Campus Reform | UMich spends over $300k on 'Center for Racial Justice'

UMich spends over $300k on 'Center for Racial Justice'

The University of Michigan is launching a 'Center for Racial Justice' that will feature speakers from Ivy League schools this fall.

The center's annual budget is $350,000, a university spokesperson confirmed to 'Campus Reform.'

The University of Michigan's new “Center for Racial Justice” at its Ford School of Public Policy will cost the school over $300,000 over the next year. 

Rick Fitzgerald, associate vice president for public affairs at the University told Campus Reform that "our dedication to academic excellence for the public good is inseparable from our commitment to diversity, equity and inclusion."

As Campus Reform has previously reported, many schools launched racial justice centers following the death of George Floyd in May 2020. Among the first such programs in the United States is the Center for Antiracist Research, an initiative at Boston University led by critical race theorist Ibram X. Kendi.

[RELATED: 'Public relations ploy': Yale faces criticism over new 'Center for Law and Racial Justice']

Fitzgerald also said that the new center's $350,000 annual budget for FY2022 does not come from "tuition dollars or state funding." 

"Funding for the Center for Racial Justice is provided by the U-M Office of the Provost and the Ford School," he stated. 

The center describes itself has having a mission to "seek to explore, analyze, and understand how public policies have undermined or advanced the goal of racial equity, illuminating evidence-based solutions and supporting the changemakers who advocate for sound, just, and fair public policies day in and day out."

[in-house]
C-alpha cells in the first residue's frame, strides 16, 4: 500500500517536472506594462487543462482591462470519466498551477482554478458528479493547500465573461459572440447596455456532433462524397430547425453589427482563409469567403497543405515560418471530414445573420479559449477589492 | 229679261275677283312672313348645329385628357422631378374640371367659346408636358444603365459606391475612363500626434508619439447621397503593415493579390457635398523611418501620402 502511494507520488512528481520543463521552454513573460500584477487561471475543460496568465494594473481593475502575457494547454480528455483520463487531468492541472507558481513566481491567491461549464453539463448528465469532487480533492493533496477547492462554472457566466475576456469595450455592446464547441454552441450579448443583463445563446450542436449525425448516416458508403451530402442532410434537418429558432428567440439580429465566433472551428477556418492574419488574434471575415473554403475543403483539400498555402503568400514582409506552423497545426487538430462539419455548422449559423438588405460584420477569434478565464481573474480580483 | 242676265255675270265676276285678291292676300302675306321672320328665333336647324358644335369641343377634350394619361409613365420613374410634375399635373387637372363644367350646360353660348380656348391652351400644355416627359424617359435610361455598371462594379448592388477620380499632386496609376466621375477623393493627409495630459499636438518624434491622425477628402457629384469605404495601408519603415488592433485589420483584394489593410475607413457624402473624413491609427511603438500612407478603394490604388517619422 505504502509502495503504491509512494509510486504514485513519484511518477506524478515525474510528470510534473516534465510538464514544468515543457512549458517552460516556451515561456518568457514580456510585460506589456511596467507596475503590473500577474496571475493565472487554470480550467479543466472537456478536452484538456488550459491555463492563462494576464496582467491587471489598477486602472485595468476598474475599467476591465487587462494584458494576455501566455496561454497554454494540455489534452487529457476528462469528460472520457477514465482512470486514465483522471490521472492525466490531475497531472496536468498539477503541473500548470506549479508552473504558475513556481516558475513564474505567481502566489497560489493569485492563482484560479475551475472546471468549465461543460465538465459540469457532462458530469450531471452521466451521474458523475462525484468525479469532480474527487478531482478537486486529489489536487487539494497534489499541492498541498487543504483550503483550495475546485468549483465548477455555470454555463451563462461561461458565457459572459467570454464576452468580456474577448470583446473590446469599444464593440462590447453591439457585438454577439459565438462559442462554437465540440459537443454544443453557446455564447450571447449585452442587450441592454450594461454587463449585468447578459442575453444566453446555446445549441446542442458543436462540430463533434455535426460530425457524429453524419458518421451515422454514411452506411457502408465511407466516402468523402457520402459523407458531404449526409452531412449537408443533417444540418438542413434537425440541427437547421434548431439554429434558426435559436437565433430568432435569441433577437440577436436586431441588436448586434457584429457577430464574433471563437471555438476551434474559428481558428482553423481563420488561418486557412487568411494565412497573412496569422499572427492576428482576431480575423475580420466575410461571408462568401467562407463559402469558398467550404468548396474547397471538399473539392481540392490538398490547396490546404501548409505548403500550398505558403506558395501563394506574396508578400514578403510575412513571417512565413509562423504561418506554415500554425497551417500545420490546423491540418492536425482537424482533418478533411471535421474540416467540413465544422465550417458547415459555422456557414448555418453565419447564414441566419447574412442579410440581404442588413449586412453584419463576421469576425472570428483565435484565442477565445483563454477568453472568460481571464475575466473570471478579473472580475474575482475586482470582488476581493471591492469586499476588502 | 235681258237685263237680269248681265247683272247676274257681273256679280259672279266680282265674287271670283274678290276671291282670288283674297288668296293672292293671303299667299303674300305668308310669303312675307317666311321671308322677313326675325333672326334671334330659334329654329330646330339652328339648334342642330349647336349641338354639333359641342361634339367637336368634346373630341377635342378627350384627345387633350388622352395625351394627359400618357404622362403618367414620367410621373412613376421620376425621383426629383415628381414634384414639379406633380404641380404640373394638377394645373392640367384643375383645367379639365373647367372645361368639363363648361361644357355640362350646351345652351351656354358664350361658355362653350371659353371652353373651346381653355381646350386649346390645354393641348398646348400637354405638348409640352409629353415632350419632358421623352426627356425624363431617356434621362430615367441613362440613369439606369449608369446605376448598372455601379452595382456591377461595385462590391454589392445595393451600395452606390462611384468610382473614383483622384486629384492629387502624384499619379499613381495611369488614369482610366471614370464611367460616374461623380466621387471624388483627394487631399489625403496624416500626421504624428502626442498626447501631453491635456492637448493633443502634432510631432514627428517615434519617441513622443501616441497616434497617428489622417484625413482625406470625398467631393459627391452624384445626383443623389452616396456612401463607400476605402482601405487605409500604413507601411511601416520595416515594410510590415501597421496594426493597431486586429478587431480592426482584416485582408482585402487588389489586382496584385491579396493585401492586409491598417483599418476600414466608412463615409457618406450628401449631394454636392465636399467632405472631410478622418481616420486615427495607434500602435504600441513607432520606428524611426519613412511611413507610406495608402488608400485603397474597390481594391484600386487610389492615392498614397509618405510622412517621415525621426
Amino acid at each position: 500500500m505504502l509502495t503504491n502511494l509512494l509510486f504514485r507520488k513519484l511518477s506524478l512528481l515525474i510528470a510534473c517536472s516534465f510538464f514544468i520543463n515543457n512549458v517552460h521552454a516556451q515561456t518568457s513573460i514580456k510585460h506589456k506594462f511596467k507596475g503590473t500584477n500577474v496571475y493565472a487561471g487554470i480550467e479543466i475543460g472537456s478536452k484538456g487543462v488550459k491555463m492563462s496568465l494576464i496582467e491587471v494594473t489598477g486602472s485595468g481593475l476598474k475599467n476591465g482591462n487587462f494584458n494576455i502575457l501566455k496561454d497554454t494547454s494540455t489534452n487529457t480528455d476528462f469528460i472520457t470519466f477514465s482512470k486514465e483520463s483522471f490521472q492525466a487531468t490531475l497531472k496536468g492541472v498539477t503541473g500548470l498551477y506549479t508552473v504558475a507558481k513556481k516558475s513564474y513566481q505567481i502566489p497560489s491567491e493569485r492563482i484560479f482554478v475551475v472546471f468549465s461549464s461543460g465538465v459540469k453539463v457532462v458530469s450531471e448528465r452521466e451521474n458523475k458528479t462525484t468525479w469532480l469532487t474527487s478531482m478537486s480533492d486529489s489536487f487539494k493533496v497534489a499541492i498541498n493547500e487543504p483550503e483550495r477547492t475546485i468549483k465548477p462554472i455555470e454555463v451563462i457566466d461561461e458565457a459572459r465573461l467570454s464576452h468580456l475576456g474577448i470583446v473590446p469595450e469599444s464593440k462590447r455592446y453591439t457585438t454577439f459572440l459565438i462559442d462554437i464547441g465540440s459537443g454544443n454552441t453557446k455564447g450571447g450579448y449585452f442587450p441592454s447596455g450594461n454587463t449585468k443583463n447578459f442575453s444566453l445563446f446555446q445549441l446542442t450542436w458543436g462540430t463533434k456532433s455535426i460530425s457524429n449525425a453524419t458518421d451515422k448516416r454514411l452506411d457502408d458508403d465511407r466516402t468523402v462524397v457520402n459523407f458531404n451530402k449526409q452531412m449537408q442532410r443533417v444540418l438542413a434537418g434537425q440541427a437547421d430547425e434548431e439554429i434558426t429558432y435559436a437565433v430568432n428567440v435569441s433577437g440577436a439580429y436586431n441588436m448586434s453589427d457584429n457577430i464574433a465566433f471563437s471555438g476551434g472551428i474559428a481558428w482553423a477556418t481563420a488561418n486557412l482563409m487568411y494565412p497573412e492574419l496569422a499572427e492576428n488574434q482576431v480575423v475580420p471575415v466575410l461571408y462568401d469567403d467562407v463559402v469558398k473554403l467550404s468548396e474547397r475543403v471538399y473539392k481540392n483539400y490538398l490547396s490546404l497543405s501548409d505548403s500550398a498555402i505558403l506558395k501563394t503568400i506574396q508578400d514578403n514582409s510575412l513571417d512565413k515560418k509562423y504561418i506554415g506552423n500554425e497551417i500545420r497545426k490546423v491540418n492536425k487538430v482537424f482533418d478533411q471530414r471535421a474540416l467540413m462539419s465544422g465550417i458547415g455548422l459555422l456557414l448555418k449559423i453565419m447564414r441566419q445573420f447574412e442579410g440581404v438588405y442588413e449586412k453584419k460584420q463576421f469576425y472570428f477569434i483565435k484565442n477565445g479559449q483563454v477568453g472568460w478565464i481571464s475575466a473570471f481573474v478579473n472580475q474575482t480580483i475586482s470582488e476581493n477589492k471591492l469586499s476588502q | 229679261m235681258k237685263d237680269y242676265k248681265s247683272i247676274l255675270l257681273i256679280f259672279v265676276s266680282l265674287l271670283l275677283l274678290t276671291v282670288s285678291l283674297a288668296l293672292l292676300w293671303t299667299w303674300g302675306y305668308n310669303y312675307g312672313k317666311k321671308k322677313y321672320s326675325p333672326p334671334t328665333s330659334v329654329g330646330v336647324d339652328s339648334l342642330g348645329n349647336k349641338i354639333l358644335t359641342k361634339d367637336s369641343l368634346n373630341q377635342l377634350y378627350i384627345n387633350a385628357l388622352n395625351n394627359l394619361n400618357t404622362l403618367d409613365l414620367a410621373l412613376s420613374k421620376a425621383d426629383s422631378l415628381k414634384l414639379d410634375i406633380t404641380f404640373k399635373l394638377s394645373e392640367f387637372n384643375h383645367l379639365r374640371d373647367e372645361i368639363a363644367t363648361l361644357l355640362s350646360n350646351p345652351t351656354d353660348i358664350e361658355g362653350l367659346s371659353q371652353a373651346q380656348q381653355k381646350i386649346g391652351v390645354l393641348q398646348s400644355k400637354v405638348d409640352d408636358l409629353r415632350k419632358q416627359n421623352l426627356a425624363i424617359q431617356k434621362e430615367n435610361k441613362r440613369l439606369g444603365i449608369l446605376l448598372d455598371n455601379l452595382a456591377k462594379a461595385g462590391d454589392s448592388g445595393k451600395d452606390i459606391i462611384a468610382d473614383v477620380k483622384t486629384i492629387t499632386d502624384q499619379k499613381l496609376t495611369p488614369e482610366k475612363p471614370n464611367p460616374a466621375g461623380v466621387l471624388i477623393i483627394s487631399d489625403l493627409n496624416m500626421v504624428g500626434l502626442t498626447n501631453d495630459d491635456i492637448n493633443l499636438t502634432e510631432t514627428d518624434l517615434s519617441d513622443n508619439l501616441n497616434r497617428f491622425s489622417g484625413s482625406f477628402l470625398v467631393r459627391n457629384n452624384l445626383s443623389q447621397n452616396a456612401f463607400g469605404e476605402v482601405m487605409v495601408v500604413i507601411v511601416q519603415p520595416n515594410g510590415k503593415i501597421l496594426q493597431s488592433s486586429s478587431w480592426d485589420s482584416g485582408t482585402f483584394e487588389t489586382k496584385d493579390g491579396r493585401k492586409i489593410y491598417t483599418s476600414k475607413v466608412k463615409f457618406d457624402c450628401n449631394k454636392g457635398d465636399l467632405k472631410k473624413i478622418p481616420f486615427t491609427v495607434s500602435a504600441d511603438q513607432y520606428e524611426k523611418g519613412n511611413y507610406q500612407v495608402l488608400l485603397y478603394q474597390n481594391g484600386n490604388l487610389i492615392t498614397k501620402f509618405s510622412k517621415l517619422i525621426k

[RELATED: UMich nixes 'Bias Response Teams' amid free speech lawsuit]

Celeste Watkins-Hayes, an associate dean at the Ford School, will be the center's director. She spoke to Michigan News last month about racial justice and public policy. 

"As we examine the fraught histories and consequences of some of our policies and the transformative power of others, we learn a valuable lesson: Effective and just public policy can only be achieved if we bring diverse perspectives to the table," Watkins-Hayes told the university outlet. 

The center has tapped scholars from Brown University, Columbia University, and the Ohio State University to deliver lectures this fall. 

Follow the author of this article on Twitter: @BenZeisloft